Step aside. And experience a miracle in the making.

I began the practice of “stepping aside” only after years of stepping into business that was clearly not my own.  I had mistakenly assumed that helping others make their decisions was an important “calling.”  It showed them I cared.  It was my way of remaining important to them.  Or so I thought.

From childhood on I had virtually always felt on the edge of abandonment.  By girlfriends.  By boyfriends.  By husbands.  Thus I felt the constant pull to live “in the middle” of everyone else’s life.  That way they couldn’t forget about me.  They couldn’t go off, leaving me behind, the way Marcia, my best friend in the sixth grade, left me behind when she chose to ride her bike off with Mary after school rather than waiting for me to join them.  It stung.  It happened again and again.  And I carried the fear it would continue to define my life well into my thirties.

The joy I experience now, having finely put to rest the fear of abandonment nearly forty years ago, still remains one of the triumphs of my life.  Perhaps this seems like a strange triumph, at least one not worth crowing over, but it’s huge to someone  like me.  Some one who simply had no boundaries between herself and literally everyone else.   It wasn’t until 1971, in fact, that I even had a glimmering of what I was doing.  What I had always done, in fact, in the presence of others.

What jarred me into a new perspective was a passage in a book by Jesuit Priest, John Powell.  The book was Why Am I Afraid To Tell You Who I Am.  On page 38 of the edition I was reading a truth rang out, louder than a train whistle.  Powell shares a story with the reader about an experience he had while walking in New York City with a good friend.  The friend stopped to buy a newspaper from a street corner vender, a stop he made daily and one that Powell observed him make myriad times.  The vender was always gruff and never said thanks for the generous tip his friend always offered him.  Powell, in exasperation, finally asked, “Why do you give him a tip?  He is not worthy of one.  He is rude to you.”  His friend quietly replied, “Why should I let him decide what kind of day I am going to have.”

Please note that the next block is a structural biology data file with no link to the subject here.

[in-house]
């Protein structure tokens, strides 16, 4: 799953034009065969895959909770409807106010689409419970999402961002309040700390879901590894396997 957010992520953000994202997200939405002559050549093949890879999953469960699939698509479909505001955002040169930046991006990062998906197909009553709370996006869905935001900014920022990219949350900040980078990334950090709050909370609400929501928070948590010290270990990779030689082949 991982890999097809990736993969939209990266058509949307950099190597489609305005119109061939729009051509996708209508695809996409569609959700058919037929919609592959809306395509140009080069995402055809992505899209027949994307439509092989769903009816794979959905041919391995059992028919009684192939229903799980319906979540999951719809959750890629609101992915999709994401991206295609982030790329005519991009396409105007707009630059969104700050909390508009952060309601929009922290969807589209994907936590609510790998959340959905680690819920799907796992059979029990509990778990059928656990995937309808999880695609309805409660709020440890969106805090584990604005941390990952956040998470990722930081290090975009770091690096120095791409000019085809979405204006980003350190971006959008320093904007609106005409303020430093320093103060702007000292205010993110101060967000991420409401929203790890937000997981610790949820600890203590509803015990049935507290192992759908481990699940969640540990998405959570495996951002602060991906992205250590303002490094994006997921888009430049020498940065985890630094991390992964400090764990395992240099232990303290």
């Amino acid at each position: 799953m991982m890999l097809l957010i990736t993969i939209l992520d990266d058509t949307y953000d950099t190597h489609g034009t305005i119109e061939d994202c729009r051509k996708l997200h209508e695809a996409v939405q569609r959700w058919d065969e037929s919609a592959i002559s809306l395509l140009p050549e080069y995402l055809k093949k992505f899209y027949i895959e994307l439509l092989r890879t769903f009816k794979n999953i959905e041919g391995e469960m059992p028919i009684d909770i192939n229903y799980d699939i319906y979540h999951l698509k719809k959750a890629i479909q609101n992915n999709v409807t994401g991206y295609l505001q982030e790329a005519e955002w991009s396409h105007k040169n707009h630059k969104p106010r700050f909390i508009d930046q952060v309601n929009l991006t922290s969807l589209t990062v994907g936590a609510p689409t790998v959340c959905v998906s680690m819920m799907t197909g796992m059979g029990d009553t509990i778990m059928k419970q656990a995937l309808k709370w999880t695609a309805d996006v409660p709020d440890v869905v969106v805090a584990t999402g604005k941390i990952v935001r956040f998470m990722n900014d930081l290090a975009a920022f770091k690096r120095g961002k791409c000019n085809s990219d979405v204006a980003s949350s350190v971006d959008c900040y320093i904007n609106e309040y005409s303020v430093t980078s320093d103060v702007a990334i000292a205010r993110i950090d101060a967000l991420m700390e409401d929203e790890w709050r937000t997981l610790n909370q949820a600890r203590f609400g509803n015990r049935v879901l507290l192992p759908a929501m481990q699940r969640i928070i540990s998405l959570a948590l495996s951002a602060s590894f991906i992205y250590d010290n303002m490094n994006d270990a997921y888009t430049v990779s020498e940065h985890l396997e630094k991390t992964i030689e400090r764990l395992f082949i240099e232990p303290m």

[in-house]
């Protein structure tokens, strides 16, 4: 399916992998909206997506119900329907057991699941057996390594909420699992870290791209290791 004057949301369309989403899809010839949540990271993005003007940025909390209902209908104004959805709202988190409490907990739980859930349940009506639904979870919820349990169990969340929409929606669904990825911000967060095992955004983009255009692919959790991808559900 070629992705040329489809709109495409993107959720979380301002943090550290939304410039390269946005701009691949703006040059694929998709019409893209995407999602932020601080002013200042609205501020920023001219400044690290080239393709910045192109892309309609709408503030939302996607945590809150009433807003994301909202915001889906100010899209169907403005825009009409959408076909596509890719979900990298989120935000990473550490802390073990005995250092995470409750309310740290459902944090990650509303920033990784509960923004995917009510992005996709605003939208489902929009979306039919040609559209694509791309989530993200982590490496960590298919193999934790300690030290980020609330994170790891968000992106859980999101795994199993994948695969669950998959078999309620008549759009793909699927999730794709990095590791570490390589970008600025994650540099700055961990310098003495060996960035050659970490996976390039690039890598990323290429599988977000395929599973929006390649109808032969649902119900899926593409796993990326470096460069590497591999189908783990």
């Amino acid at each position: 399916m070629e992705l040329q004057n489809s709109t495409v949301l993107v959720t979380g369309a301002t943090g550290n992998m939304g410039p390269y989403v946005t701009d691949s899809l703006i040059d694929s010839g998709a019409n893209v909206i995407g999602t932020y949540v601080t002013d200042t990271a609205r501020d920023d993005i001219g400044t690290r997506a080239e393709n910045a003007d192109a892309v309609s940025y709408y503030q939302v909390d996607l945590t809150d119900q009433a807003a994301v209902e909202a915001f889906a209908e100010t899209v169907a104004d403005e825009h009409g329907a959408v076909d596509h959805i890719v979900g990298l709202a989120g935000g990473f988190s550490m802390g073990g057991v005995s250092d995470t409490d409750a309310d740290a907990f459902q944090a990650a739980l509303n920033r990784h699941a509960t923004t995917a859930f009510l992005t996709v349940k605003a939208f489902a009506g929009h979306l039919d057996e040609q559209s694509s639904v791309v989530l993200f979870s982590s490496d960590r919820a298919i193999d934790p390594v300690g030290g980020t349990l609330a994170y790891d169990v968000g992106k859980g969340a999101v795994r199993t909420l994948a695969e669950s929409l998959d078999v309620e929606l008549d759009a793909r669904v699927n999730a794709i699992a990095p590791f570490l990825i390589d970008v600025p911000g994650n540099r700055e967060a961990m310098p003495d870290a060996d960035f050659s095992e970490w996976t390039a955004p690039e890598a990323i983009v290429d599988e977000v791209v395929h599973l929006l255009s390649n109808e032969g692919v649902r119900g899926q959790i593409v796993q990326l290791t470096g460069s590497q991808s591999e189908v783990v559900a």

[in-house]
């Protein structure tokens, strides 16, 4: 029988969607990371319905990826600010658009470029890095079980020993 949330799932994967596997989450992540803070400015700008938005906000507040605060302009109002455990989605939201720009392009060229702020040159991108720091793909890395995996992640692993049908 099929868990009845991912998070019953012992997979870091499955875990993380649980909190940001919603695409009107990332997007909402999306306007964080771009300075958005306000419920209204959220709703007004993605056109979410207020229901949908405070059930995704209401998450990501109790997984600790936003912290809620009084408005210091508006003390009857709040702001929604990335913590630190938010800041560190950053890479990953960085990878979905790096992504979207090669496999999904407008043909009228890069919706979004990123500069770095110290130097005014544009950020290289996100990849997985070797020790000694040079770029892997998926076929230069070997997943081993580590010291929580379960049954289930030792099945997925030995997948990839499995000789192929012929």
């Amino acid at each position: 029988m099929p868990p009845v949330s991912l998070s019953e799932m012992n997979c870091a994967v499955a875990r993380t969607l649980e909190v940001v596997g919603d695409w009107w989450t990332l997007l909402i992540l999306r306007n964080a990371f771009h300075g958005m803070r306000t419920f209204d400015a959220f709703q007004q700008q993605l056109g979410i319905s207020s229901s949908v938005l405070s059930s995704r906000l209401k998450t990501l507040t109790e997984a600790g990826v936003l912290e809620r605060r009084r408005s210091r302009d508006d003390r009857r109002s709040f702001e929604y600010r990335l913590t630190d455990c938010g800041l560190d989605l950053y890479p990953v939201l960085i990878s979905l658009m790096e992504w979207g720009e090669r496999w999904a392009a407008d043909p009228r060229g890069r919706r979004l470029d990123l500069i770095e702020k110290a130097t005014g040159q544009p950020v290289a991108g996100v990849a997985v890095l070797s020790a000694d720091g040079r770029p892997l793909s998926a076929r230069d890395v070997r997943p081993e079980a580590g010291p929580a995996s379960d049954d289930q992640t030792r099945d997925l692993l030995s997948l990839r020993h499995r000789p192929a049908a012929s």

I knew, instantly, this explanation was the key that I could use to unlock the shuttered house I had lived in for so many years.  I still remember the awareness I had, as though it was yesterday, that my life could change immediately if I utilized this “nugget” of information as a guideline for my own relationships.  However, we often have to hear a message many times before we can actually adopt it as a tool we can apply to situations that we experience.  The seed had been planted, nonetheless.  Although it lay dormant for years,  it was never forgotten.  Never.

Dancing around the many others in my life, seeking both attention and any opportunity to choreograph the experience for all who were present, was my life’s work.  Or so I thought.  Allowing others to create their own dance was far too frightening for me.  What if they selected a partner other then me?

And then I began to see life from a different perspective.  I learned the value of stepping aside.  I rejoiced, truly rejoiced about the freedom I felt, a freedom I had never known before, a freedom I was no longer willing to give up.  Life, now, is a joy.  Stepping aside has made it possible.  Perhaps you will want to consider trying this exercise too.

 

 

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